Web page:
Danielle Hochstetter learned about tea in China at Zhejiang University and ran a tea tourism business. After returning to the United States, she worked at Mighty Leaf Tea and Teforia where she was the Director of Tea.
- What sparked your interest in tea?
I don’t know if there was any one thing, it was more of a snowballing interest. It started as something that was better to drink than coffee or soda and then something that made me feel a connection to other cultures, and finally, something that makes me feel closer to nature.
- How/where did you learn about tea?
At first, I mostly read books about tea. Then I worked at a few tea houses, then got a job at International Tea Importers and learned from Devan Shah. Finally, I learned that I will never know much about tea after graduating from the Master’s degree program in Tea Science at Zhejiang University.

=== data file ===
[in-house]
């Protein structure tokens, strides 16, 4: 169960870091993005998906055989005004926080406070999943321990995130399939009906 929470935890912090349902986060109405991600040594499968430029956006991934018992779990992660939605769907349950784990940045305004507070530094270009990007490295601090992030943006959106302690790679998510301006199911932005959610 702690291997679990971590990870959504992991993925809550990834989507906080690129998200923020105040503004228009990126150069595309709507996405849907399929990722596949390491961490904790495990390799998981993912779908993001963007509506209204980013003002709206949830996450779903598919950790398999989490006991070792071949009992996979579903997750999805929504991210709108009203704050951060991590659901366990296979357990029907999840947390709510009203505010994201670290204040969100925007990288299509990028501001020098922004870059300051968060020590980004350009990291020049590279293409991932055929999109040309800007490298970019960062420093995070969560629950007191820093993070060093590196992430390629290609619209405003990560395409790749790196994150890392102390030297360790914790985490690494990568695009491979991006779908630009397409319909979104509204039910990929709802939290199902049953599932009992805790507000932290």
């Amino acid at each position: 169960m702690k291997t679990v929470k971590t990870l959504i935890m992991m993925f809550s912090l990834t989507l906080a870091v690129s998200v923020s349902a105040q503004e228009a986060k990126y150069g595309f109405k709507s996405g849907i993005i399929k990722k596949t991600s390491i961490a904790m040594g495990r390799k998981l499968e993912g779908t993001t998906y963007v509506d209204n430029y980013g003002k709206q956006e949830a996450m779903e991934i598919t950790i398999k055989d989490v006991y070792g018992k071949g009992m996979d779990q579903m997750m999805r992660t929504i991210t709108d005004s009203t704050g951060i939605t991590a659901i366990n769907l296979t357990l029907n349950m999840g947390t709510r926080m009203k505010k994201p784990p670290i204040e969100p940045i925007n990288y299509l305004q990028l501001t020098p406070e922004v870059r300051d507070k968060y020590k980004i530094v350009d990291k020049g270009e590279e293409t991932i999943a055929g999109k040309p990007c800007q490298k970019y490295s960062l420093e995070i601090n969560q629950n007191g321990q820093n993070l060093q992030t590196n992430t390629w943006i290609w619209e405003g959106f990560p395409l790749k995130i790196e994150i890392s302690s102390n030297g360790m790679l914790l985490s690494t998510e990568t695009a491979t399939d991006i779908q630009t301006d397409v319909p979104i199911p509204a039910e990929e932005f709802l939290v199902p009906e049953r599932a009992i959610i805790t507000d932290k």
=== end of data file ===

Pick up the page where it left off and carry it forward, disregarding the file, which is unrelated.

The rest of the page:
- What are your criteria for judging the hot tea (i.e., quality, color, aroma, taste)?
I try to focus mostly on cup quality and aroma. The Chinese place a lot of emphasis on leaf appearance and, while I think it is a good data point, I try not to let it bias me a against a tea.
- For how many years have you been judging this competition?
This is my first time!
- What do you hope to see in the competition this year?
I think there are some delicious teas coming out of China that are being innovative with new cultivars in new places and playing with blurring the lines between black and oolong tea.
- What kinds of teas do you usually drink, and why?
I am usually reachingfor teas that are fresh (less than one year old, younger for green teas) andcomplex enough to be drunk over and over again. I also find myself drinkingteas that change in character, but are still delicious, when you change thesteeping parameters a bit. For example, a tea that becomes two great, but quitedifferent cups when steeped at 190F and 212F. Those are the ones I want to keepdrinking over and over again.